Final Paper - Women in Bangladesh
Women Around the World
Women’s Low Status and Power
Bangladesh is one of the world's most densely populated countries with 150 million people, 49 percent of whom live below the national poverty line. In addition, child malnutrition rates of 48 percent are the second highest in the world, a condition that is tied to the low social status of women in Bangladeshi society (THP). Even though women constitute almost half of the population in Bangladesh, their status has been ranked the lowest in the world based on twenty indicators related to education, health, marriage, children, employment, and social equality (NCBP). Bangladesh is a very patriarchal society and gender inequality is evidenced in almost every aspect of life. Some studies have shown that the majority of women from rural areas are not aware of gender inequality because traditional beliefs keep them in the shadow of their fathers, husbands, and sons (Hadi). Women are dependent on men all their lives because that is what they know. Their traditions and lack of education keep them pocketed away from society especially in rural areas, where after marriage they are not allowed to leave the home unless accompanied by a male relative. Bangladesh is one of the very few countries in the world in which males outnumber females; this provides strong evidence that there is a problem of missing women. Census data from 2001 shows that more than 2.7 million Bangladeshi women were missing (SIGI). There are no reliable statistics to quote, so estimates on the number of trafficked women and children are difficult to make. The crime is largely hidden despite its pervasiveness. Nevertheless, a total of 335 women and children were reportedly trafficked from Bangladesh in 2002 (BNWLA). In all fairness, it seems that stating “more than 2.7 million Bangladeshi women were missing” from the 2001 census may pose more questions than answers especially considering many rural families do not legally record births, deaths and marriages because they haven’t been educated to do so. Son preference is also prevalent in this society leading to female sex-selective abortions, neglect of girls (compared to boys) in early childhood and abandonment (SIGI). A report released by the U.N. Population Fund in 2000 asserted that 47 percent of adult women report physical abuse by their male partner. Much of the reported violence against women is related to disputes over dowries. Assailants who fling acid in their faces disfigure a number of women each year. Many of these attacks are revenge motivated by rejected suitors. Few perpetrators of these acid attacks are prosecuted due to poor investigation and lack of eyewitnesses (OWP).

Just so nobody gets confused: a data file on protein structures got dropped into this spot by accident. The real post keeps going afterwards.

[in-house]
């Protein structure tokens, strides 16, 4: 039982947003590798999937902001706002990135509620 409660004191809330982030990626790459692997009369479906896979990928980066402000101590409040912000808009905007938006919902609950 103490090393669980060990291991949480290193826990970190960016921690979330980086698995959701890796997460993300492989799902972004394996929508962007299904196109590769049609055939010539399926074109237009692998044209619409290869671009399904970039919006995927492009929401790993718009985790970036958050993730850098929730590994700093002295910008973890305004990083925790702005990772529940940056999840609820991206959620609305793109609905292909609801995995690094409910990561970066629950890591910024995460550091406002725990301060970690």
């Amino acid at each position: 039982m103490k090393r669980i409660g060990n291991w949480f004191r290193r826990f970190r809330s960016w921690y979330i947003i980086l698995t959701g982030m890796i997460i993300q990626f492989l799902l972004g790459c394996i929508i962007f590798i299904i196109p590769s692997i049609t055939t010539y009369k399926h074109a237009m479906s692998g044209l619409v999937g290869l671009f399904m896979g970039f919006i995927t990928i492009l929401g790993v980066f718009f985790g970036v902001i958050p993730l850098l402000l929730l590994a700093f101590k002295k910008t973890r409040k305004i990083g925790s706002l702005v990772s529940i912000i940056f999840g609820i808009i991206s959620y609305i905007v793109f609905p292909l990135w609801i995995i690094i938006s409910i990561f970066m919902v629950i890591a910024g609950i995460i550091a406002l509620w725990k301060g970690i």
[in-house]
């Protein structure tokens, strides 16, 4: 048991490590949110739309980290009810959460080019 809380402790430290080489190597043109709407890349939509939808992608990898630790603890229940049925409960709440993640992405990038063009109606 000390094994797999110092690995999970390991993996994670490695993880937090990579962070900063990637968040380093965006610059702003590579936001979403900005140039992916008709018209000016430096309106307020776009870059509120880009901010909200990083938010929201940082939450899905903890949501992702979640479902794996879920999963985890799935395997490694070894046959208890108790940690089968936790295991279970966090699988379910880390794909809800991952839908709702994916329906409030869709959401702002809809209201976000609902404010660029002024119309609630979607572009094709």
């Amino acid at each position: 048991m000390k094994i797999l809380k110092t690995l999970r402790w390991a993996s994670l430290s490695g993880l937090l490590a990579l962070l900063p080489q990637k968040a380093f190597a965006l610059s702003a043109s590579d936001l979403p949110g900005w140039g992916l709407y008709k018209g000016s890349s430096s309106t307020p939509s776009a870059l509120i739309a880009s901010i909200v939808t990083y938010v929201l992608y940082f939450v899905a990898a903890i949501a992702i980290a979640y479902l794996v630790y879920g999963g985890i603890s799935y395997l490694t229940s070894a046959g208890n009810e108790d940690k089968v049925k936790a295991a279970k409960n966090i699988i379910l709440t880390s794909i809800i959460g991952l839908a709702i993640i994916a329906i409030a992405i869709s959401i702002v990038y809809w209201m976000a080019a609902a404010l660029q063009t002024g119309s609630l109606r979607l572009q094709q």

In Bangladesh, the use of the term “Reproductive Rights” is very recent. The common understanding of reproductive rights is that women should be able to decide and control their own bodies and reproductive behavior. However, many women living in rural and poor urban settings of Bangladesh are victims of physical, sexual, psychological, and human rights violations (Hossain and Akhter). Pregnant women have many potential causes for serious illness and complications during their pregnancy. Early marriage, lack of proper nutrition, and multiple pregnancies are just the beginning. Abortion is not legal, and many women attempt to induce abortion or get assistance from untrained people in less than sanitary conditions. These factors often lead to sterility and sometimes death. The government decides which contraceptives will be made available to women and often due to lack of education; rural women are unaware of what is accessible to them. Additionally, “women have to take permission from their husbands to use contraceptives (Hossain and Akhter)”. This means that women, especially the extremely poor, do not have a choice concerning the timing of pregnancies. A highly religious and patriarchal culture keeps...
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